When Alzheimer's Steals Your Loved One's Personality

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As Alzheimer's disease (AD) progresses, it destroys memory, brings on erratic behavior and robs a person of their personality. You may find you are caring for a father who no longer recognizes you; a mother with whom you no longer share any emotional connection; or a spouse who does not appreciate, or even want your help. How do you keep caring for and loving someone who is a shell of the person you once knew?

Most people are aware, even if only a little, of the expected prognosis of the disease. Even so, this does not make it easy to go through the stages. It is only natural to assume and expect our parents to share the precious memories that we still hold dear, yet those who suffer from the disease are victims as their memories disappear one by one. As family caregivers stand by helplessly; it is important to remember that we have to care for our mental, physical and emotional wellbeing.

Two experts who work with AD patients and their families spoke with AgingCare.com about this dilemma.

Cindy Laverty , a caregiver advocate, founder of The Care Company and The Cindy Laverty caregiving talk show, and a former caregiver herself, feels the most difficult part is letting go of the relationship you once shared with your loved one. "The father who once provided strength and comfort is no longer able to," she says. "Now, he needs your strength and comfort."

Ms. Laverty recommends that you allow yourself time to feel whatever emotions come your way. Giving yourself permission to grieve will help you go on, to continue caregiving with more purpose and clarity. "Feel the sadness, anger, unfairness and the frustration. Allow yourself time to grieve. Try to fully embrace the fact that you can do nothing to bring your loved's memory or personality one back."

Kenneth M. Sakauye, a geriatric psychiatrist at UT Medical Group in Memphis, Tennessee, says while the disease changes personalities and relationships, "that doesn't mean you stop loving," however, "you may have to dig a little deeper to find that love." On the toughest days, try to remember how your loved one once was. If there was once an affectionate bond, he says, it hasn't disappeared. "It's changing and growing," he says. Adult children who have the opportunity to care for their aging parents experience a part of the natural life cycle as the caregiving roles reverse.

As an example of how relationships evolve, Dr. Sakauye cites a caregiver who spent her entire life seeking her mother's approval and affection. She felt her mother loved her sister more. Yet after her mother was diagnosed with Alzheimer's, she stopped playing favorites – and the daughter stopped caring about being the favorite. She simply enjoyed the time they had left together. It created a special bond that actually brought them closer than ever before.

No relationship remains the same forever. "As a parent, you loved your children differently when they were two than when they were 20," he points out. "It's the same as your parent ages."

Even in the most advanced cases of Alzheimer's, your loved one may have moments of clarity and recognition. They will be fleeting, but embrace, treasure and remember them. Your loved one is still there, and your love has not abandoned you.

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14 Comments

How about those of us who are in our 50s and 60s caring for our Spouse, not our parent? As those in my support group agree, it is an even more difficult situation. We do not have a spouse as a helpmate at the end of a day after caring for the AD patient. Our helpmate is the one who has AD.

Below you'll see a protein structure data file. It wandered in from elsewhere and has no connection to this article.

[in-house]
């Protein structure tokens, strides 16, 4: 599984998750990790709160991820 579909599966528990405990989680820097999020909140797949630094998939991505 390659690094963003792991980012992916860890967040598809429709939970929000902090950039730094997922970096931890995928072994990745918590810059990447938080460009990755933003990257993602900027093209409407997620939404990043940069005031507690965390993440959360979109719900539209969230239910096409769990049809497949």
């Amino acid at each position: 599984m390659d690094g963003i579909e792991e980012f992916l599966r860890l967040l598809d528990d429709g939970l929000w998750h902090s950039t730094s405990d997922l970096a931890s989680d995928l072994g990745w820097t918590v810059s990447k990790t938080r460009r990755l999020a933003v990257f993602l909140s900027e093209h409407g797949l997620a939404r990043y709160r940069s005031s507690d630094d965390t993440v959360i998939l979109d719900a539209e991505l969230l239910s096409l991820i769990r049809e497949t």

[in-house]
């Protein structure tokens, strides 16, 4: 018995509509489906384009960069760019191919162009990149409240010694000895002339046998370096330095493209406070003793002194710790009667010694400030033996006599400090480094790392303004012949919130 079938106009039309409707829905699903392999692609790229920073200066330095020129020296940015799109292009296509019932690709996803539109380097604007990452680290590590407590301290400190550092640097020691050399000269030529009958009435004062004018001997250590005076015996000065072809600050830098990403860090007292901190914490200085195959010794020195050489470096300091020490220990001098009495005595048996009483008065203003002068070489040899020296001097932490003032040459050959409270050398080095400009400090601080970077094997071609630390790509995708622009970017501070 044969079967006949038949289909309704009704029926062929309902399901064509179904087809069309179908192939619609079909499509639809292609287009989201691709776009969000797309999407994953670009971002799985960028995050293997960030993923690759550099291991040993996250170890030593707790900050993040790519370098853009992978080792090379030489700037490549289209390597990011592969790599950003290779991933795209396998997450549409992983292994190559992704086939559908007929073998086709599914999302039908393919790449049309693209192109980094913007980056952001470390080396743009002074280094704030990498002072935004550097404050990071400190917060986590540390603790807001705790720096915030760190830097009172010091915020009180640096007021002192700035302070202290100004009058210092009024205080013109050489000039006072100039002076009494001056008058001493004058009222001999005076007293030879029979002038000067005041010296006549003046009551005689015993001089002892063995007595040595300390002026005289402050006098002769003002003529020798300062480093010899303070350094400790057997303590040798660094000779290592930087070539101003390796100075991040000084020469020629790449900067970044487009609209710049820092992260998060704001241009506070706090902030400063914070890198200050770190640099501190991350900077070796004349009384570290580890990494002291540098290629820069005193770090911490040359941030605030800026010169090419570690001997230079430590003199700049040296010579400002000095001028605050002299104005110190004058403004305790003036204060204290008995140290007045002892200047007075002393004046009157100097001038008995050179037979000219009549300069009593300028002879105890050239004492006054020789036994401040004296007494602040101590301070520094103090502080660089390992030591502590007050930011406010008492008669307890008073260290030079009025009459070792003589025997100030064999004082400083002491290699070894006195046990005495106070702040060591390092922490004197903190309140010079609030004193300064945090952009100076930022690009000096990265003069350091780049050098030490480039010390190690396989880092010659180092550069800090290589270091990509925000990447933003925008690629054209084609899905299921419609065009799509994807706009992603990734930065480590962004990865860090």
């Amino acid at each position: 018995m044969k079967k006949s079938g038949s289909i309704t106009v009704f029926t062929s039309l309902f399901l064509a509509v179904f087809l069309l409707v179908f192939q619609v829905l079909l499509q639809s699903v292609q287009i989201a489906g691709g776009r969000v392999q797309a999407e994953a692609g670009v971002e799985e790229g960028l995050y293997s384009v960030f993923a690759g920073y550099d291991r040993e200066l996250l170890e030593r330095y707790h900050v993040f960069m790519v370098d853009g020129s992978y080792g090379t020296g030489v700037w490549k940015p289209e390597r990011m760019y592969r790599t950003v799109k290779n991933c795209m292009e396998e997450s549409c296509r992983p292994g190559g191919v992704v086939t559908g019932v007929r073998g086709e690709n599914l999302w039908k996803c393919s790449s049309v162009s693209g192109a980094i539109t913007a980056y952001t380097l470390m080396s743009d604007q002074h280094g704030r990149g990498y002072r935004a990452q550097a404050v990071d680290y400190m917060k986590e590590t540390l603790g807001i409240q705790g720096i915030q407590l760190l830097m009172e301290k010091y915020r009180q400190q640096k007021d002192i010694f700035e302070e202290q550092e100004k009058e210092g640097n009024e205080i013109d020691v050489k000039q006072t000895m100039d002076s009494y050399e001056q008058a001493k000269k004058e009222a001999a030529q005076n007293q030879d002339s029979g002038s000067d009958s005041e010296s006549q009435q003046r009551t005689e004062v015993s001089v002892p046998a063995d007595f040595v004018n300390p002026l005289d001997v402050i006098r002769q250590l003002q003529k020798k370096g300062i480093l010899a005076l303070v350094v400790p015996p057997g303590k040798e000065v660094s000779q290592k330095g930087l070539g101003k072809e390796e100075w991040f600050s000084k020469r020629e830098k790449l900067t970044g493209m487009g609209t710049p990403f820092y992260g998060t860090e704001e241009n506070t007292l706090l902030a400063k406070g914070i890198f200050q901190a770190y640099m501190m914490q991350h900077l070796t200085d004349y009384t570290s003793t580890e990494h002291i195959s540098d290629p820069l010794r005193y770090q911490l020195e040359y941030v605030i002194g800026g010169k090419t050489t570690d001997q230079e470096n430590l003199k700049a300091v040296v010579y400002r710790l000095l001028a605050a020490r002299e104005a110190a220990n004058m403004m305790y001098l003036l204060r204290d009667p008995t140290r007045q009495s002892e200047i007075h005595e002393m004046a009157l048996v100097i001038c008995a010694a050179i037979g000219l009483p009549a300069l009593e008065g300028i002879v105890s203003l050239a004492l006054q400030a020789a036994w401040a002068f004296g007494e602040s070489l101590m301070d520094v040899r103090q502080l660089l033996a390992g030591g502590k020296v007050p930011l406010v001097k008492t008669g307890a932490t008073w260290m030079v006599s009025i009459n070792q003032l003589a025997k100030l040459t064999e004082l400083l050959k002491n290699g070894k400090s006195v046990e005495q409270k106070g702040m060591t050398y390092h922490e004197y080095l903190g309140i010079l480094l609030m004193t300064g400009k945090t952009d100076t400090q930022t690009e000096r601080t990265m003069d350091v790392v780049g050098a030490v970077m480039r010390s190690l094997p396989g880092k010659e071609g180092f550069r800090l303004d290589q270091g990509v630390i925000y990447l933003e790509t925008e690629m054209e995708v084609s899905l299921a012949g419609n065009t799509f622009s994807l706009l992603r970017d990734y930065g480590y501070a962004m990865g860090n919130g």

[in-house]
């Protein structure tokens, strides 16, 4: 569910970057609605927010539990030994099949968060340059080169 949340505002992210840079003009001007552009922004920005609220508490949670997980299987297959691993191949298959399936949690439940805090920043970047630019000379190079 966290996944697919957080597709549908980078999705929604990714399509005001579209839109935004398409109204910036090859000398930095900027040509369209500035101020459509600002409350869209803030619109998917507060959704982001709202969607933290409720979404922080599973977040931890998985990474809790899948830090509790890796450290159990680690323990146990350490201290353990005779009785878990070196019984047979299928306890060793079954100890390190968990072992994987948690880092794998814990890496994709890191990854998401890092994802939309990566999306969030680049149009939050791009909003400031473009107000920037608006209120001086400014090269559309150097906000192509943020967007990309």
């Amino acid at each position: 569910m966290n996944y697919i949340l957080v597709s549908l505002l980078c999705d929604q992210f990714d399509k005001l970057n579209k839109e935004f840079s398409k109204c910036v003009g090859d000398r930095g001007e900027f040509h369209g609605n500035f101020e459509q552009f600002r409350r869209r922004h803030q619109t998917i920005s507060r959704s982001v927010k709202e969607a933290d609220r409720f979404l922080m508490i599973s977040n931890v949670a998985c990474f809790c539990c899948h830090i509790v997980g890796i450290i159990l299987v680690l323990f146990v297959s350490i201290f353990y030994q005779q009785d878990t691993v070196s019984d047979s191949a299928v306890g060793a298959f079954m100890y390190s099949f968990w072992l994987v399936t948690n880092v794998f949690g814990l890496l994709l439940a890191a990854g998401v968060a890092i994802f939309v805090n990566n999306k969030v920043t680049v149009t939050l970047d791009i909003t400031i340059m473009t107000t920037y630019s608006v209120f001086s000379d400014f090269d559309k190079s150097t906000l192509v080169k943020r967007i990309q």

I took care of my Dad for two years until he passed in 2008, two weeks after he passed my Mom had a massive stroke and I brought her to come live with me so that I could take care of her. In that first years time, she had a massive stroke which stole her ability to read, which she loved to do,she can't see colors anymore, then she had a heart attack and lung cancer....which ended up in the removal of part of her lung! For the past 5-6 years I have taken care of my parents in every sense of the word, bathing, feeding, dressing, medications etc....I feel so cheated by this nasty, horrible disease. It took two loving parents and my best friends from me. I never get any sleep, because Alzheimer's patients tend to stay awake all night and doze all day.....I'm exhausted, and then I find that when I want to rest, my Mom will tell me she can't imagine why I'm so tired all the time.....that crushes me! She tells me that I am the most incondiderate person she has ever known and all kinds of mean things like that. I quit my job to take care of them and keep them at home, then she talks to me like that. I know it's the disease, because when she was well, she would never had said things like that to me, we were best friends and had a blast together, now all I get is "blank stares" and forced laughs when I try to remind her of something funny we did or said. I don't think she remembers, but if I laugh she will laugh, and you can tell she doesn't really know what she is laughing at! How horrible it must be for the alzheimer's patient. I hate this disease, and I feel so alone and angry. I pray a lot and and I cry a lot! I miss her so badly, I don't even know this person I call Mom anymore!!!!! I pray that they will find a cure very quickly!!!
I'm 56 and my husband is 60. He has Picks Disease. He is like 8 years old and totally incontinent. He sleeps in a hospital bed in the same room as I. It has been going on now for 4 years. What about the loneliness and the compassion you miss. How do you get through that. I feel as if I'm fading away like him. He requires 24/7 care. He still knows family, but not much family relief.